What is stigma?
Stigma is defined as a mark of disgrace which discerns one person from another.
Mental health stigma is apparent through the discrimination, stereotypes and prejudice surrounding mental illnesses and are believed by many in our society. Such stigma includes social exclusion as well as negative views such as those with a mental illness are dangerous, dramatic or overly sensitive.
Stigma still surrounds mental illnesses due to people’s lack of knowledge, understanding, negative attitudes and discriminatory behaviour.
How does stigma impact mental health?
According to Mental Health Ireland, there are 450 million people world-wide suffering from a mental illness. 450 million, yet mental health is still attached to a social stigma and ignored by many.
This stigma leads to isolation, people feeling devalued and it also leads to people concealing their mental health difficulties. Many are afraid to get the help they need in the fear of what people will say or in the fear that no one will understand or help due to the stigma experienced not only in society but among peoples’ friends, family and employers. We must remember people don't ask for their illnesses, learning to manage and live with a mental illness becomes more difficult when someone must also continuously fight against the prejudice and stigma pushed upon them by society.
Labelling is a large part of the stigma surrounding mental health. These negative labels include psycho, weird, insane and unpredictable. These negative views and stigma attached to mental health largely influences the belief that we should not talk about our mental health.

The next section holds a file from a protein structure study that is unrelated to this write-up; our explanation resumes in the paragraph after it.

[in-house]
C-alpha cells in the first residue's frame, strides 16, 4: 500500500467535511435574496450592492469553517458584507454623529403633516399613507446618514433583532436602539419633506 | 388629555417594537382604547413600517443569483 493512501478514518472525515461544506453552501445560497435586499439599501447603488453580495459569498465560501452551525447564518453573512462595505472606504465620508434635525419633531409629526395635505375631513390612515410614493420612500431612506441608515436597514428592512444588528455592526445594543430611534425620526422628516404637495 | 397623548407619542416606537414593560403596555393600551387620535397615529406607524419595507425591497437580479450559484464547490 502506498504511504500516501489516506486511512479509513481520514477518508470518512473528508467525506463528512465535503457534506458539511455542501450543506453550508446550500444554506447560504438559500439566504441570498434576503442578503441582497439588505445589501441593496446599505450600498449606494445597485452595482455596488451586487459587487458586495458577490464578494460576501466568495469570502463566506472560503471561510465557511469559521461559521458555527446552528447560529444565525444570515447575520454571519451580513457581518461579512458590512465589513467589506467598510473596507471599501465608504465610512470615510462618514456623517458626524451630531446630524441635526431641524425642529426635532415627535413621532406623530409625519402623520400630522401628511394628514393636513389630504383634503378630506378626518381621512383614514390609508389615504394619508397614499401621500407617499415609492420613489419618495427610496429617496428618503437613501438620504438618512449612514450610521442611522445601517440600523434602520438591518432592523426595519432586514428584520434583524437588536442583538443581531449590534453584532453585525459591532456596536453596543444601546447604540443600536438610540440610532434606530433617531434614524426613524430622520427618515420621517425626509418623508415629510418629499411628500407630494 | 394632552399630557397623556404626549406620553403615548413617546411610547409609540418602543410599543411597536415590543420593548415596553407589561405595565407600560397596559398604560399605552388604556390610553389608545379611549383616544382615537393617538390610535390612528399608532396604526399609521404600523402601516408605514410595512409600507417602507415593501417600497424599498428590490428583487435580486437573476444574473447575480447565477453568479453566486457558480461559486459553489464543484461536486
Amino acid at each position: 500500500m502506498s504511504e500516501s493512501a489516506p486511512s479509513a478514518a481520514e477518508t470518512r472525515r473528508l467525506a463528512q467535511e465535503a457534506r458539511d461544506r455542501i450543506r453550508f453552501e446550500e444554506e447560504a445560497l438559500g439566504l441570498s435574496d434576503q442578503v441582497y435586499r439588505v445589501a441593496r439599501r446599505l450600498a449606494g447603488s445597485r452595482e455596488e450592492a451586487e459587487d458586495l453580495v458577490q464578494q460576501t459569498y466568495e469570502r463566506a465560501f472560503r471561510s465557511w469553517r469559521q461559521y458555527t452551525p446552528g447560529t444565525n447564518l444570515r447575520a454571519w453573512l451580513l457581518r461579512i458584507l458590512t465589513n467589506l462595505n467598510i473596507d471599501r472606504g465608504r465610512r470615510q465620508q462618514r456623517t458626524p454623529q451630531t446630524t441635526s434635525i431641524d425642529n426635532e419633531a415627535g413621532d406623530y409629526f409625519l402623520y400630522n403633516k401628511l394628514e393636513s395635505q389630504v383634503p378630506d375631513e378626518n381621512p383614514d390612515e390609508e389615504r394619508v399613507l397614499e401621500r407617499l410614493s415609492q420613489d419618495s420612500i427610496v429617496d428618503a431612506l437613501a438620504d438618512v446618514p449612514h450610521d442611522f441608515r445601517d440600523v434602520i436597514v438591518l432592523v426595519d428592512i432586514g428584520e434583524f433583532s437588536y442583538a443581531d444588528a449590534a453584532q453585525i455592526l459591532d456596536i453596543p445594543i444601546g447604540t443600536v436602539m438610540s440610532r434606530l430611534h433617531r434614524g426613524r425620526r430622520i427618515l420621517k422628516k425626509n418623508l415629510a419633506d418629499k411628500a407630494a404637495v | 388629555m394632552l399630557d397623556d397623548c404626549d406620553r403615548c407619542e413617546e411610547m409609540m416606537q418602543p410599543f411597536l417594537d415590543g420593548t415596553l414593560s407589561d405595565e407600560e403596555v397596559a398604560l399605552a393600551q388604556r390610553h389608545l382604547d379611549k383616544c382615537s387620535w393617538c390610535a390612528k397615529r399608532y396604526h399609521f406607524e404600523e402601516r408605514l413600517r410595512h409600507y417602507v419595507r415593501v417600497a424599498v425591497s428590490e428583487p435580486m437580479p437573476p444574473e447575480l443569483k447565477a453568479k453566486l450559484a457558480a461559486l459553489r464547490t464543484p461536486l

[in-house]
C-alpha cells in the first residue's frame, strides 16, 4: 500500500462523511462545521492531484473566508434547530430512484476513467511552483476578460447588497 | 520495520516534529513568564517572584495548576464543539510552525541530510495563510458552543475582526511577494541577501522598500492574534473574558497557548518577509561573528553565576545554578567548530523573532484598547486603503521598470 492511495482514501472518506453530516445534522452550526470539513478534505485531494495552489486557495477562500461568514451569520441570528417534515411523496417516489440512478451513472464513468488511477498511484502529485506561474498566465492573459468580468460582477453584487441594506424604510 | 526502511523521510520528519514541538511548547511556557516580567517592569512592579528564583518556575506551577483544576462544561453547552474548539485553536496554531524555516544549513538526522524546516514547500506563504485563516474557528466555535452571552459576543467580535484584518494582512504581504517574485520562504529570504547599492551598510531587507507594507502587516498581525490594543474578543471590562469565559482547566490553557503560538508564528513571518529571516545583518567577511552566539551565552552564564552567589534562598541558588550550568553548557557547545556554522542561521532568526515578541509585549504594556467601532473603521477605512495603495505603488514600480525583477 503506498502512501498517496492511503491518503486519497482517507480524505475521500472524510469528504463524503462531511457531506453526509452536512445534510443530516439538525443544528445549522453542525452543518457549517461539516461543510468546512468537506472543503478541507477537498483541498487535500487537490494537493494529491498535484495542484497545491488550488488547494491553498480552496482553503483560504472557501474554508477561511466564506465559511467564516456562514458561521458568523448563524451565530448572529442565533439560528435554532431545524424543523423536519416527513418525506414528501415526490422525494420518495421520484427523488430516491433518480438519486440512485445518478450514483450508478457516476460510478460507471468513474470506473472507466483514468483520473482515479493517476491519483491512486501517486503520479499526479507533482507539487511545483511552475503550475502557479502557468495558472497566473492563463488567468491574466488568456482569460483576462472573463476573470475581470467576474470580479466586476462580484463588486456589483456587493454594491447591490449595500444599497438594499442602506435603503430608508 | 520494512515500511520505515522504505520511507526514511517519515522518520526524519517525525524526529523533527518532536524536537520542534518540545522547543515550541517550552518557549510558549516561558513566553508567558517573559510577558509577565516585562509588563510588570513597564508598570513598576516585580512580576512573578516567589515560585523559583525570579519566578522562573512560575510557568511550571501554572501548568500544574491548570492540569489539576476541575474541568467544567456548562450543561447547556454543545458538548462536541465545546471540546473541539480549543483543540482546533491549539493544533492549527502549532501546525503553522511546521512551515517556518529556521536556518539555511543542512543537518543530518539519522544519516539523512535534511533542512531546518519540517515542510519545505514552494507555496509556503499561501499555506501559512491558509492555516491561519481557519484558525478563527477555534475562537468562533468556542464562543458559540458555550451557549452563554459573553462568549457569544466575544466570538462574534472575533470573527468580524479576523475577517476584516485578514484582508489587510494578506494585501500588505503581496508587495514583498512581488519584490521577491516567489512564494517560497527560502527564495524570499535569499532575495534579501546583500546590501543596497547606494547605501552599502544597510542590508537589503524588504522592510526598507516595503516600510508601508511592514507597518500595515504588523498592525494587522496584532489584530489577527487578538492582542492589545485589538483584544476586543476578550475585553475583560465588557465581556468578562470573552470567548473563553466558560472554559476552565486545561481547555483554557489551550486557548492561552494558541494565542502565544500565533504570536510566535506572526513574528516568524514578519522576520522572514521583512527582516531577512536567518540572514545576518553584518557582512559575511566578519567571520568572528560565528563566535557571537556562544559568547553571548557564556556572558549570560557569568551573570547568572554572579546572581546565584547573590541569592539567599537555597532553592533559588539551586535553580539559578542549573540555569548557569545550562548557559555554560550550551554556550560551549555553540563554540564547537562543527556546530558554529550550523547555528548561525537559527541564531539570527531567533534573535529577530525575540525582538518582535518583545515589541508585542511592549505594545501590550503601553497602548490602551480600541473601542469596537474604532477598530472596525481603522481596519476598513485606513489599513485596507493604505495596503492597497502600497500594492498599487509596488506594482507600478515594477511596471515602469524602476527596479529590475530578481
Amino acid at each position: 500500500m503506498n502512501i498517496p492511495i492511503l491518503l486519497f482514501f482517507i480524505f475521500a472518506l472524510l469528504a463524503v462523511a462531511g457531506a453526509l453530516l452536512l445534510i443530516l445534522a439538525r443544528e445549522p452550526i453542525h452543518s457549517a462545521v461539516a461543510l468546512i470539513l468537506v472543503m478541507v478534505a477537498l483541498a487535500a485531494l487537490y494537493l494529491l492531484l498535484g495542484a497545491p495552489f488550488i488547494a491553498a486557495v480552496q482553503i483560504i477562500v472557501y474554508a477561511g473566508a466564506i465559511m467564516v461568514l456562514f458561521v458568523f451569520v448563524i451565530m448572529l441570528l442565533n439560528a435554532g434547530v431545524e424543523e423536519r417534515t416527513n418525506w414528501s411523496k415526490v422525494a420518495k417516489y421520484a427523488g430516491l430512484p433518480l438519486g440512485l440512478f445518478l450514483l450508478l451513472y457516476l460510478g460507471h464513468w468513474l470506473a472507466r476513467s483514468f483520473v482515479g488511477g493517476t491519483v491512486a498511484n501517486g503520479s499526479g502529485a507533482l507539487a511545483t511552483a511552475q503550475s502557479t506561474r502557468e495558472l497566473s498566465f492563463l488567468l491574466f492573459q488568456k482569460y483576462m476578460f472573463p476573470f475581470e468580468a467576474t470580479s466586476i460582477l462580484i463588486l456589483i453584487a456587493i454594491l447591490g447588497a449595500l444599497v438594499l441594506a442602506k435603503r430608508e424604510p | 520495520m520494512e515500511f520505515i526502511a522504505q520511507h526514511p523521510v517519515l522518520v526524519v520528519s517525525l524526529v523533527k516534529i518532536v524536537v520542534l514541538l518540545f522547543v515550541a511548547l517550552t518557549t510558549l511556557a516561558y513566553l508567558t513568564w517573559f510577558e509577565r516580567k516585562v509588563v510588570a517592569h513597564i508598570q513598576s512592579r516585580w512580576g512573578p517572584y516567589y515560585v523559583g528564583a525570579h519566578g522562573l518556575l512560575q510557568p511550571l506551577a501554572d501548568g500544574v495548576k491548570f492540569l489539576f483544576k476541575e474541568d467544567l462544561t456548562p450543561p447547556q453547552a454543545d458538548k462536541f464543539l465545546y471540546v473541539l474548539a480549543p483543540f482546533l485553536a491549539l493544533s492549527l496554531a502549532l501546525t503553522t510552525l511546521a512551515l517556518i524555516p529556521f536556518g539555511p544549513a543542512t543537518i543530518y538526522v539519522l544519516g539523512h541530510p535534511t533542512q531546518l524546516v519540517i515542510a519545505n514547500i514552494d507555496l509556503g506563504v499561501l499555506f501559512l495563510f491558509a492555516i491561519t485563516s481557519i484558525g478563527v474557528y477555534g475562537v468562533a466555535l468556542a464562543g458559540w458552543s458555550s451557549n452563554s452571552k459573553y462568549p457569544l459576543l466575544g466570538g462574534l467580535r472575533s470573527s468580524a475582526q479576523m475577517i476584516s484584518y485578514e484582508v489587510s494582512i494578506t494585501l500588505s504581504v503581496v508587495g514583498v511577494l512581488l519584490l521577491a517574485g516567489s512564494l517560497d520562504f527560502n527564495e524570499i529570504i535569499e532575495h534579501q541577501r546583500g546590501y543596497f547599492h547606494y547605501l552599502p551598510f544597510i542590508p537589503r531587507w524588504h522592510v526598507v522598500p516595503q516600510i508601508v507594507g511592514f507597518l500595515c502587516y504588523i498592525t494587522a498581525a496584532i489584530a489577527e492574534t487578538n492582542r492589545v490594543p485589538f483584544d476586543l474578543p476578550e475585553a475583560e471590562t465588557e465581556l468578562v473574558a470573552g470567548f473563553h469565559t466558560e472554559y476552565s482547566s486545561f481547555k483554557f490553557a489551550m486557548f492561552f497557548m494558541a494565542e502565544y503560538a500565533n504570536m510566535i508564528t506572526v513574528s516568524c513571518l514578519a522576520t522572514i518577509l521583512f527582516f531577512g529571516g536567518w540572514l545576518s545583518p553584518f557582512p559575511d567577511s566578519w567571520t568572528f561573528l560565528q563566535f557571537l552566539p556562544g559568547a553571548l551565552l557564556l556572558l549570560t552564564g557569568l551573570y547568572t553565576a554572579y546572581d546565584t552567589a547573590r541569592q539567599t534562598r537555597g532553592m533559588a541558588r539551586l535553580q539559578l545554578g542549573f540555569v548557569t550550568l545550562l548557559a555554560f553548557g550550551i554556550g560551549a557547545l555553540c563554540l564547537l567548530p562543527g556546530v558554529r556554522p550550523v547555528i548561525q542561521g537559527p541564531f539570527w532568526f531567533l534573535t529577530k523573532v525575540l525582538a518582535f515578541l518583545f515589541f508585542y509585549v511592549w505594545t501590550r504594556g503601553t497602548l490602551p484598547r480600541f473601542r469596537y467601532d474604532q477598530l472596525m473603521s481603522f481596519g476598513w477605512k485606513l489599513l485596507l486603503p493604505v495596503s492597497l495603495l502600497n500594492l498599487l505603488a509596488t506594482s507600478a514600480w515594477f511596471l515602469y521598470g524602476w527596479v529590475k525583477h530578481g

Many people believe those with a mental health problem should simply ‘get over it’. Such views exist because mental health is an issue that it not always physically seen, it can be invisible in comparison to a broken arm or leg, so it is easier for people to pretend it does not exist.
Another stereotype affecting those with mental health is 'being the type' that has a mental illness. People tend to have an image of what type of person suffers from a mental illness when in fact anyone can experience it. Those with a mental illness may be afraid to talk because they believe they should not feel the way they are because they are not the 'type' to have such an illness. We tend to forget mental health is common today because it is not talked about enough.
Breaking the Stigma
Stigma is our separation from reality, the reality where we all experience mental health issues at one time or another. A reality where we all worry or feel depressed, but people don’t want to admit it because stigma suggests it means we are weak.
We live in a society where many believe speaking out about our mental health equals attention seeking, where having a panic attack is seen as dramatic, where anxiety means you are too sensitive.
We need to create a society where people realise mental health does not determine who we are, it does not mean someone is dangerous or insane. We are not our mental health illnesses.
We need to create a dynamic in which it is okay to ask for help. We need to create a society where we can talk about our mental health and not be stigmatised or made to feel ashamed. We need to foster a culture where it is okay to ask for help, where it is seen as strength rather than a failure or weakness.
Remember you are not your mental illness. Your mental health does not make you a failure, but it shows your strength by learning to manage it and live with it. It shows strength by realising its okay not to be okay.
Listen to the audio illusion below to find out more about how it feels to experience both mental health and the stigma attached to it: